This study evaluates the correlation of some widely used skin permeability predictive models with a recently proposed empirical model based on human in vivo dermatopharmacokinetic data. Drug fluxes through the skin have been calculated using in vitro- and in vivo-based models, and observed in vivo data, and the values compared.
Most in vitro-based models underestimate the in vivo data by 1–100-fold. The discrepancy between observed data and prediction reaches the maximum (1000–10,000-fold underestimation) for nicotine (with the smallest molecular weight and log Koct), nitroglycerin (with the largest number of hydrogen bond acceptor groups), and for oxybutynin (with the largest molecular weight and log Koct) where there was a 1000-fold flux overestimation. However, most models correlated well with the in vivo data and the in vivo-based model (p < 0.05).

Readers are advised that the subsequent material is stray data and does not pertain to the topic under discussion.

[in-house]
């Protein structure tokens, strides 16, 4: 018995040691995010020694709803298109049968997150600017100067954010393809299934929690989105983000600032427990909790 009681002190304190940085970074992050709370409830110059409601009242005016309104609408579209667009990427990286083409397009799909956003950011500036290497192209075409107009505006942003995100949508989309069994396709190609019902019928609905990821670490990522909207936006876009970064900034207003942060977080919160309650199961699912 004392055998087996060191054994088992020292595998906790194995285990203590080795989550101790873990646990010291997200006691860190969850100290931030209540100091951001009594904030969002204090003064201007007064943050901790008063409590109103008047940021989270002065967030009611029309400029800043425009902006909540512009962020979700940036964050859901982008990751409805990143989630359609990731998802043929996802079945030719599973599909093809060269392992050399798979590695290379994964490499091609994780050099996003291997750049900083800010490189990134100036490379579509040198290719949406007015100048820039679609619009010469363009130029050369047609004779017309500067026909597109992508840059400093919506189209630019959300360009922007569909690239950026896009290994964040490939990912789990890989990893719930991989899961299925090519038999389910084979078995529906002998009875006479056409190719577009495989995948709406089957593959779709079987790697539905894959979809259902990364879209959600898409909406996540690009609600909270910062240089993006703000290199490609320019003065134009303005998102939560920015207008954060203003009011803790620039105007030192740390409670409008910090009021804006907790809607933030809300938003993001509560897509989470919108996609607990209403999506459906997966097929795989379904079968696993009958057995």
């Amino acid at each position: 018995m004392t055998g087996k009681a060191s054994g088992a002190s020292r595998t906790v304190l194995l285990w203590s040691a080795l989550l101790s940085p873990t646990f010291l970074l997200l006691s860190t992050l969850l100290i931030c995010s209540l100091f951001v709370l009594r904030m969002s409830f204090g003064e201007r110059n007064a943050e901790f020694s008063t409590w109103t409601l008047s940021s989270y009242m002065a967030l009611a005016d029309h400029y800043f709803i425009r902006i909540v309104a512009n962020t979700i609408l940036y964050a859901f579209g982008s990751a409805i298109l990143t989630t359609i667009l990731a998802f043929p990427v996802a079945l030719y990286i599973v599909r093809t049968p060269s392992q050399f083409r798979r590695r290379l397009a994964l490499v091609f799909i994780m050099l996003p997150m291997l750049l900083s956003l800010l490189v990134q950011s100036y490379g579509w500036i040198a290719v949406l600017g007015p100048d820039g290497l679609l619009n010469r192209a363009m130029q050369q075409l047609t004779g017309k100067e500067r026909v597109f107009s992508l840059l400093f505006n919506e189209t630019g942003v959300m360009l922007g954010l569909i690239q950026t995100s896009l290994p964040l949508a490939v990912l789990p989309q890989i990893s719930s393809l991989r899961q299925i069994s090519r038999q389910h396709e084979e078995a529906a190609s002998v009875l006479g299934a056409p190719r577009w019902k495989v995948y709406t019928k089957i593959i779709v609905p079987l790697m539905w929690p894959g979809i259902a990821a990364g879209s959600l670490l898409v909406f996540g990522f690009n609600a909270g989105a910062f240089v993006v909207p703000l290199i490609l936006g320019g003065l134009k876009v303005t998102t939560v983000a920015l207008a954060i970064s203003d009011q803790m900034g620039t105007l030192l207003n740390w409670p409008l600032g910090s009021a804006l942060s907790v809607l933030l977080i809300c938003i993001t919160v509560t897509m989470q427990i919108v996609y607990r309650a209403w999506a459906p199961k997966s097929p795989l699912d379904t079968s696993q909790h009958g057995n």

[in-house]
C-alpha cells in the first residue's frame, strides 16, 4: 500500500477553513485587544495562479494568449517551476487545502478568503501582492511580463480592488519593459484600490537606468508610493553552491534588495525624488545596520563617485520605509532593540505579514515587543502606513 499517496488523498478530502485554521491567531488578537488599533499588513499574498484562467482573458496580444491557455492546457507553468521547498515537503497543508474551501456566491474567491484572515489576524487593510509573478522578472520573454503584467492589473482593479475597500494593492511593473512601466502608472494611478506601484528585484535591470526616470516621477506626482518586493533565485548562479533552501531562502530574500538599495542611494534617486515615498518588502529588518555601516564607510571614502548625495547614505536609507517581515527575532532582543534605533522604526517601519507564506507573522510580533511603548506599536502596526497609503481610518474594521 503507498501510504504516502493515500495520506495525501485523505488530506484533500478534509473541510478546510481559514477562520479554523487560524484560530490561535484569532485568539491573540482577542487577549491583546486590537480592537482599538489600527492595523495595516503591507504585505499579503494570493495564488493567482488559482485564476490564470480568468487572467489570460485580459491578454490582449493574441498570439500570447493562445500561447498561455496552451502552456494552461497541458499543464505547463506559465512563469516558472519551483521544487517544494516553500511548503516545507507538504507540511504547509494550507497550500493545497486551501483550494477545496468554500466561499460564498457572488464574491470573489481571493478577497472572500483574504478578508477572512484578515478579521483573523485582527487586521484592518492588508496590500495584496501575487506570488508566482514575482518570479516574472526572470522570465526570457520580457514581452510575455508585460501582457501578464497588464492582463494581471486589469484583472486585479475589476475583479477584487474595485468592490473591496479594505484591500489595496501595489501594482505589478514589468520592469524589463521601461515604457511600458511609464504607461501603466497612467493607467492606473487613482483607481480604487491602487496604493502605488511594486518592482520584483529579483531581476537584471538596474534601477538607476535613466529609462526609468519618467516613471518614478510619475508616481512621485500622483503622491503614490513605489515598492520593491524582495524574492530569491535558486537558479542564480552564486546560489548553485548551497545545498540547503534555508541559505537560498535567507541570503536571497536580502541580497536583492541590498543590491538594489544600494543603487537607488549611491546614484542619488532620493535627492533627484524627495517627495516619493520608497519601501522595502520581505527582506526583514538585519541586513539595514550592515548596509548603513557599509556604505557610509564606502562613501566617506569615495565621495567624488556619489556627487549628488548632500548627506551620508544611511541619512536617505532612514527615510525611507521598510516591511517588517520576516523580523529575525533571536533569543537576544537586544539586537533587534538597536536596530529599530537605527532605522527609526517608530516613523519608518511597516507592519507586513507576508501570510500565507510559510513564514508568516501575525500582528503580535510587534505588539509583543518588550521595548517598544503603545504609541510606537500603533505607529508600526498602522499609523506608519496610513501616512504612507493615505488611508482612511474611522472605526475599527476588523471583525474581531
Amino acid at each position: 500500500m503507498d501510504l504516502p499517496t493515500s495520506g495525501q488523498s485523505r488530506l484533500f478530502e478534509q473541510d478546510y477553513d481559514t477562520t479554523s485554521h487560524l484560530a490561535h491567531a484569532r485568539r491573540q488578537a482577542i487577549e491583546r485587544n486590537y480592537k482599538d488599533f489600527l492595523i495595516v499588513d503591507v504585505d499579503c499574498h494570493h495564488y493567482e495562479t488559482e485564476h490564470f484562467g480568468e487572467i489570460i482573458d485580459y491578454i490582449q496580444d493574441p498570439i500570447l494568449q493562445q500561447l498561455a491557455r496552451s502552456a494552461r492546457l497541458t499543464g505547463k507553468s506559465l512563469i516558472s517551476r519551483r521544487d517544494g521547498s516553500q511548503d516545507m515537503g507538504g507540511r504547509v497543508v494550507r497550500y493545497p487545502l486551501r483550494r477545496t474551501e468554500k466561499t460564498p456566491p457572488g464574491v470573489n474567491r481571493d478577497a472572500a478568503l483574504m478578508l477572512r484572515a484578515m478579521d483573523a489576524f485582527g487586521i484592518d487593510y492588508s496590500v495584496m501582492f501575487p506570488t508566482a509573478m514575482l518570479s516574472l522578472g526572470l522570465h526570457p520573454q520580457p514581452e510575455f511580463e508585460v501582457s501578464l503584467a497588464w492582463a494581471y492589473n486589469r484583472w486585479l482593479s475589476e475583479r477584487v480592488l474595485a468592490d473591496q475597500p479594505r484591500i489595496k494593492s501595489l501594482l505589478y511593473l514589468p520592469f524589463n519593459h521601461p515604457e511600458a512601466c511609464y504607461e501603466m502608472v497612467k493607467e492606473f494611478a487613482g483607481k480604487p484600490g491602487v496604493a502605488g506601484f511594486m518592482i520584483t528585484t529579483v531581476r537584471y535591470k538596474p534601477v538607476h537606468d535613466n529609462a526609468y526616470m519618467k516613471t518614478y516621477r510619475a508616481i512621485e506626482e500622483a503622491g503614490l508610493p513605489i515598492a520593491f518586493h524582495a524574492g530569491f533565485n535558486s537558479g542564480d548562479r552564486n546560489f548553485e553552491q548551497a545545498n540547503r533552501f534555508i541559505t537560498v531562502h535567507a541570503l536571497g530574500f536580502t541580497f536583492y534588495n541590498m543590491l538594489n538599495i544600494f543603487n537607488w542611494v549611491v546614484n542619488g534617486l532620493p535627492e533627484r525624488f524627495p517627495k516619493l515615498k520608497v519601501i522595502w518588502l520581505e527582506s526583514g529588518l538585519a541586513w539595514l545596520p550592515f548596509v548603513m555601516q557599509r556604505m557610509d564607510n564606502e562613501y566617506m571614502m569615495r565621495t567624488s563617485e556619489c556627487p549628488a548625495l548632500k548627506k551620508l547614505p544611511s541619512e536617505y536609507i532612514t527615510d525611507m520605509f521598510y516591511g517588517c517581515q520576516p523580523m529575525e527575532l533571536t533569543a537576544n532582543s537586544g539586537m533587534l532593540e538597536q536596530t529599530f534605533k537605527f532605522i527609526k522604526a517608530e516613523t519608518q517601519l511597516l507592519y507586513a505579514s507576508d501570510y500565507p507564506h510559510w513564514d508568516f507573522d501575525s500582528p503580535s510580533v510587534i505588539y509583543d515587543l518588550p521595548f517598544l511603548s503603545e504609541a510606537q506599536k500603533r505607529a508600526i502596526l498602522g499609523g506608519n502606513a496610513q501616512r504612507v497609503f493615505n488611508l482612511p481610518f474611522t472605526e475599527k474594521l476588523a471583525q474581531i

The vehicle effect and using non-steady state in vivo data in the flux calculations partly account for the observed discrepancies between predicted and observed values. Nevertheless, these results reveal the need for further refinement of skin permeability predictive equations, using the steady state in vivo data, and consideration of formulation effect.